Barrett, Damien J.
Barrett, Damien J.
Barrett, Damien J.
Now showing 1 - 8 of 8
- PublicationSampling Methodology to Maximize the Efficient Use of National Abattoir Surveillance: Using Archived Sera to Substantiate Freedom From Bluetongue Virus Infection in IrelandIn recent years, there has been increasing recognition of the value of multiple data sources available to fulfill surveillance objectives, and the use of these has been applied to address many questions relating to animal health surveillance. In Ireland, we face a slightly different problem, namely, best use of an existing surveillance resource (serological samples collected over many years from cull cows at slaughter), which has been used to substantiate freedom from Brucella abortus following its successful eradication in 2009. In this study, we evaluate a sampling methodology to use this resource to substantiate freedom from bluetongue virus (BTV) infection. An examination of the degree to which cull cows were resident in the same herd throughout the midge biting season showed that, of 50,640 samples collected between 17 October and 23 December 2016, 80.2% were from animals resident in the same herd between 01 April 2016 and 2 months prior to their slaughter date, 74.1% for 1 month prior, 70.1% for 2 weeks prior, 66.4% for 1 week prior, and 56.4% up to 1 day prior to slaughter. An examination was made of the degree to which individual samples within the same 88-well frozen storage block came from geographically clustered herds, whether from a concentration of animals from the same herd in a single block, or from clustering around the slaughterhouse where the samples were taken. On the basis of these analyses, a sampling strategy was derived aimed at minimizing the number of storage blocks which needed to be thawed, whilst ensuring a large enough and representative sample, geographically stratified according to the bovine population of 51 squares, each 45 × 45 km, covering the entirety of Ireland. None of the 503 samples tested were positive for BTV, providing reassurance of national BTV freedom. More broadly, the study demonstrates the use of abattoir-based serological samples collected for one large scale surveillance programme in surveillance for other bovine infections.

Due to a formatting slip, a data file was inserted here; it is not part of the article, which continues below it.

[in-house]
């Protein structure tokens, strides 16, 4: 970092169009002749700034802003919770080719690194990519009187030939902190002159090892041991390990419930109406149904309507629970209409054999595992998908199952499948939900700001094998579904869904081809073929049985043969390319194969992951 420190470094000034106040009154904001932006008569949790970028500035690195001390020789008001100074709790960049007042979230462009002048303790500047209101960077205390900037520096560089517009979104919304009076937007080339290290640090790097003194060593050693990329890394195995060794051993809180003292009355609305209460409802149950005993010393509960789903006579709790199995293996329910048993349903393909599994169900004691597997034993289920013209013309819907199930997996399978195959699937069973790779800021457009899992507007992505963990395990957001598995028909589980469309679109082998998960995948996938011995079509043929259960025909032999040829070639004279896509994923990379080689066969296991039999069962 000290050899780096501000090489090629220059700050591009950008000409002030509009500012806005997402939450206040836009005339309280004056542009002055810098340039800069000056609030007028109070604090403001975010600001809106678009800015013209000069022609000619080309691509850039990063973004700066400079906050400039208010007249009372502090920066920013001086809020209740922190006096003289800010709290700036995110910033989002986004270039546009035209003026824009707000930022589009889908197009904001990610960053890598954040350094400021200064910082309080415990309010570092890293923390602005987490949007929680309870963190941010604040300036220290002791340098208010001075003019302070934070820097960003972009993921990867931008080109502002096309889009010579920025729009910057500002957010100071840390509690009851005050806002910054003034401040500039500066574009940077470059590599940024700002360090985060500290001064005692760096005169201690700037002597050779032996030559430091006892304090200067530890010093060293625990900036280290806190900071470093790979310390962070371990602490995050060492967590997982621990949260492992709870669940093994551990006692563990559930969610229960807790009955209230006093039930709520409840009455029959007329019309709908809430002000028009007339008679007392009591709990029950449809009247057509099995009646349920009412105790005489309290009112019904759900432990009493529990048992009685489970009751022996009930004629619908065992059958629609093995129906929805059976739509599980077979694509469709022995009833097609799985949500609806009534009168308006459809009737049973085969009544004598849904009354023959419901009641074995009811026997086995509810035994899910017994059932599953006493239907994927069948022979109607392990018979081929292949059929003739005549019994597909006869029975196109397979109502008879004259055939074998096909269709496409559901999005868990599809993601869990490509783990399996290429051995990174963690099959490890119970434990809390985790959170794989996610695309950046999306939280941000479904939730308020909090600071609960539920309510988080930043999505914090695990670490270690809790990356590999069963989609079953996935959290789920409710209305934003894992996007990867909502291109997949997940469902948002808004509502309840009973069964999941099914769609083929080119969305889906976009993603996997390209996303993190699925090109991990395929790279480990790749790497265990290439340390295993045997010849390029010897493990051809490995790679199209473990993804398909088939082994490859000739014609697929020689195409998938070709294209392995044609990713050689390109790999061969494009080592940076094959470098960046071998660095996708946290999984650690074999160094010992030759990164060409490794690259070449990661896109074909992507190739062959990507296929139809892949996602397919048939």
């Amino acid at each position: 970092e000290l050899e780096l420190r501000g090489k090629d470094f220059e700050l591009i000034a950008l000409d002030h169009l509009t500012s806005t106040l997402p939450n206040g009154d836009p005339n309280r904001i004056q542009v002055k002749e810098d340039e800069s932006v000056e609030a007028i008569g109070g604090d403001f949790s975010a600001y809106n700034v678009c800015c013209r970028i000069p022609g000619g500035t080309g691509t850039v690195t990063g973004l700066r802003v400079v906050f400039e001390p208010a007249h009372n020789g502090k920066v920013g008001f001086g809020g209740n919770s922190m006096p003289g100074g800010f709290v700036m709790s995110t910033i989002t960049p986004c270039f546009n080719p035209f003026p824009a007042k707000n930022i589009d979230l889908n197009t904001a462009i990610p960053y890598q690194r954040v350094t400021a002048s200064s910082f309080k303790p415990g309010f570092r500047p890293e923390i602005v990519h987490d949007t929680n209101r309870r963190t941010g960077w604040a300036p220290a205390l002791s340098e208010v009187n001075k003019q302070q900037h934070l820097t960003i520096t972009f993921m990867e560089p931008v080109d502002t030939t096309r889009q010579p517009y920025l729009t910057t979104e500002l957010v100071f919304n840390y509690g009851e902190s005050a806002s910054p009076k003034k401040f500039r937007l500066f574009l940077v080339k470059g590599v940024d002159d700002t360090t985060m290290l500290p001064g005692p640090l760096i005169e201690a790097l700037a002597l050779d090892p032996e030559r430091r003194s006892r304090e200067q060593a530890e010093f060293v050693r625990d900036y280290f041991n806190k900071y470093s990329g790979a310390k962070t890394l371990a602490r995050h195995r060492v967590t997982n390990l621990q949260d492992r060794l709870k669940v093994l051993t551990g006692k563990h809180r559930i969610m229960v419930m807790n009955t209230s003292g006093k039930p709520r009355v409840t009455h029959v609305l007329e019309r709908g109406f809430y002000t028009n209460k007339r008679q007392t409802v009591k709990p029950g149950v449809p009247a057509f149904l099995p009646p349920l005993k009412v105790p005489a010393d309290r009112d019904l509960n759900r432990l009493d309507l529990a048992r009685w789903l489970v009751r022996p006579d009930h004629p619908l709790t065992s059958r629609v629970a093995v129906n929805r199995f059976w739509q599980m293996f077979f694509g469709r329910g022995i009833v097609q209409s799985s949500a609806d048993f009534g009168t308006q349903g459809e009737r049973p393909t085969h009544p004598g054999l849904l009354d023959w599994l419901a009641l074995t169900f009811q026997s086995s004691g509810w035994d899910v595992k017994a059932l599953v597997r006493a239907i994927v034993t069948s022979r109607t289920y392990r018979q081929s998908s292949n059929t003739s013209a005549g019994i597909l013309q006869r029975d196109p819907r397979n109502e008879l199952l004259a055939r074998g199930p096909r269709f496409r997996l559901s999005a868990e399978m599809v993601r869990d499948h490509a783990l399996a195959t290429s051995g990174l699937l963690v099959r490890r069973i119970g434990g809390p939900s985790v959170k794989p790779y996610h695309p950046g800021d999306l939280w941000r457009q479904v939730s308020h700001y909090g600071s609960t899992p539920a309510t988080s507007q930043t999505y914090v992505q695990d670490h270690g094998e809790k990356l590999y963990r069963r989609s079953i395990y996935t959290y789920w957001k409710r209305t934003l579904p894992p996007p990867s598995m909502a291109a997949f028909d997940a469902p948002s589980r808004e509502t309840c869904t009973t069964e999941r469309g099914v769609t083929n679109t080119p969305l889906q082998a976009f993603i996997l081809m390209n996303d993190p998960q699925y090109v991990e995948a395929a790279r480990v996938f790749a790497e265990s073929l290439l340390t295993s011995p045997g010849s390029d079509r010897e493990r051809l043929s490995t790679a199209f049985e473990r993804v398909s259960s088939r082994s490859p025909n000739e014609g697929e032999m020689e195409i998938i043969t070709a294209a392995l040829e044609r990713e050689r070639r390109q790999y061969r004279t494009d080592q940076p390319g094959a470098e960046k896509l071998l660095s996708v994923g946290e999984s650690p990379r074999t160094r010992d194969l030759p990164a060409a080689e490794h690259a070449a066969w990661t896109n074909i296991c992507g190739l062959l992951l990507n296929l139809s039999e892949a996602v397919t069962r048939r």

267Scopus© Citations 3